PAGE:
Measuring the Atmosphere on ATom's Final Flight Around the World

  • Released Wednesday, June 6, 2018

NASA's Atmospheric Tomography (ATom) mission team just finished their final trip around the world, taking atmospheric samples from all over our home planet. Flying in NASA's DC-8 plane, the scientists and engineers collected their samples during four different trips, one for each season, to see how the atmosphere changed across fall, winter, spring and summer.

Christina Williamson of the National Oceanic and Atmospheric Administration (NOAA) studies aerosols, tiny particles in the air, either blown up from Earth's surface or forming in the atmosphere. These particles can affect the climate and human health, so understanding them better can help improve models and quality of life.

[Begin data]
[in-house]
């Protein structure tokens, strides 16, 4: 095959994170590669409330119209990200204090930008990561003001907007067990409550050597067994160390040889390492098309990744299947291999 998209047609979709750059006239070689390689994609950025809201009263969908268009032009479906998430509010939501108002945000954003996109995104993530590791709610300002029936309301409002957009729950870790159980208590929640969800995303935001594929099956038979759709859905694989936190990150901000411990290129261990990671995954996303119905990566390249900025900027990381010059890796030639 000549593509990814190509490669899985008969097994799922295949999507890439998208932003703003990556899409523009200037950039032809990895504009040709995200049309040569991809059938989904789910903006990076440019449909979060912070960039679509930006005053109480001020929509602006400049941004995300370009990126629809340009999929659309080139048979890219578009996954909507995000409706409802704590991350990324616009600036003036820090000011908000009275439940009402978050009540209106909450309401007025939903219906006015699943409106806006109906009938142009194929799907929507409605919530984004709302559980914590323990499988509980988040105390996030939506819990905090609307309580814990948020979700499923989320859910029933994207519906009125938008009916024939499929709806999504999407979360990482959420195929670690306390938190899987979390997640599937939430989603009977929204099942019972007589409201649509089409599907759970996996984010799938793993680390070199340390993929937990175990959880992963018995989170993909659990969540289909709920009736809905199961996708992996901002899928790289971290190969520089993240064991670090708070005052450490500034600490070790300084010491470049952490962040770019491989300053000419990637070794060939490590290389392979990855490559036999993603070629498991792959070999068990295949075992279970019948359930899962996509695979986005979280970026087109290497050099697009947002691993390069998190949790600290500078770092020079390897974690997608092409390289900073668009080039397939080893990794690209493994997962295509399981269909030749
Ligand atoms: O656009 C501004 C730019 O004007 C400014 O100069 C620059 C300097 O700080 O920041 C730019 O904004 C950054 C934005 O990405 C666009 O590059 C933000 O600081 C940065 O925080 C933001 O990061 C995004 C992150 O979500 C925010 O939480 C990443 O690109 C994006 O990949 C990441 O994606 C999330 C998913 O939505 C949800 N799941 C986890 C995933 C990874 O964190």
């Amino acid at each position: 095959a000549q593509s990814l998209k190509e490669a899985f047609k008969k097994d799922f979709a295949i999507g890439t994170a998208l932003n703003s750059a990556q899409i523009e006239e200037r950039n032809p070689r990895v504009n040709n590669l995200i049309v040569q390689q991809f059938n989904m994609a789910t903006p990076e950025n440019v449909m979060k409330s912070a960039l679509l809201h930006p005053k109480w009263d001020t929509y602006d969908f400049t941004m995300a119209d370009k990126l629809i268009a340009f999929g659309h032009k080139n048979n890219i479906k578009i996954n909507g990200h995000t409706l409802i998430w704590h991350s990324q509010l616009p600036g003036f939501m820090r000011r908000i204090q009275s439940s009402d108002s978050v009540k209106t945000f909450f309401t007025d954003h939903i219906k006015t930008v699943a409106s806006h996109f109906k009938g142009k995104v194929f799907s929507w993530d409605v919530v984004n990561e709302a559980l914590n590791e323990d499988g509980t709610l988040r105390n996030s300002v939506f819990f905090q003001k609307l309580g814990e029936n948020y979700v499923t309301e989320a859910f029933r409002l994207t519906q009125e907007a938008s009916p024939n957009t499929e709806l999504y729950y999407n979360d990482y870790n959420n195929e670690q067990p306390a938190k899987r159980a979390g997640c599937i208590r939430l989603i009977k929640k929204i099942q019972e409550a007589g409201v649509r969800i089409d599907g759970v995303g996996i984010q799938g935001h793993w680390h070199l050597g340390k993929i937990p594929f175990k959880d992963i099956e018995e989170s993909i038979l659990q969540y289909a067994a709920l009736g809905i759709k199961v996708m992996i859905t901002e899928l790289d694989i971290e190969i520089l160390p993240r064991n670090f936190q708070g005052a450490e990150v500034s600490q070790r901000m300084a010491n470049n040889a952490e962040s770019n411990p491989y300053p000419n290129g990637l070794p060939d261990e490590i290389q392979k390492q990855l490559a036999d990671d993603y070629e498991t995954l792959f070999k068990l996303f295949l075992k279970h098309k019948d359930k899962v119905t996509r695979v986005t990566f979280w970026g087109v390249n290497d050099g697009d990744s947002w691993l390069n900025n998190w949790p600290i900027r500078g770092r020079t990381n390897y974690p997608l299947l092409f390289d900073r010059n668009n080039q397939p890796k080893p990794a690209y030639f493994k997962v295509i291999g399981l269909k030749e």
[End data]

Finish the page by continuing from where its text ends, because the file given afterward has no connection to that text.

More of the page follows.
Music: Pleasant Flight by David Backes [GEMA], Peter Moslener [GEMA]

Complete transcript available.

Reem Hannun operates the airborne formaldehyde instrument on ATom. The instrument uses laser spectroscopy to measure formaldehyde levels in the air, which can help researchers learn more about the lifespan of greenhouse gases like methane.

Music: Discreet Momentum by Theo Golding [PRS]

Complete transcript available.


Please give credit for this item to:
NASA's Goddard Space Flight Center

Release date

This page was originally published on Wednesday, June 6, 2018.
This page was last updated on Wednesday, May 3, 2023 at 1:46 PM EDT.


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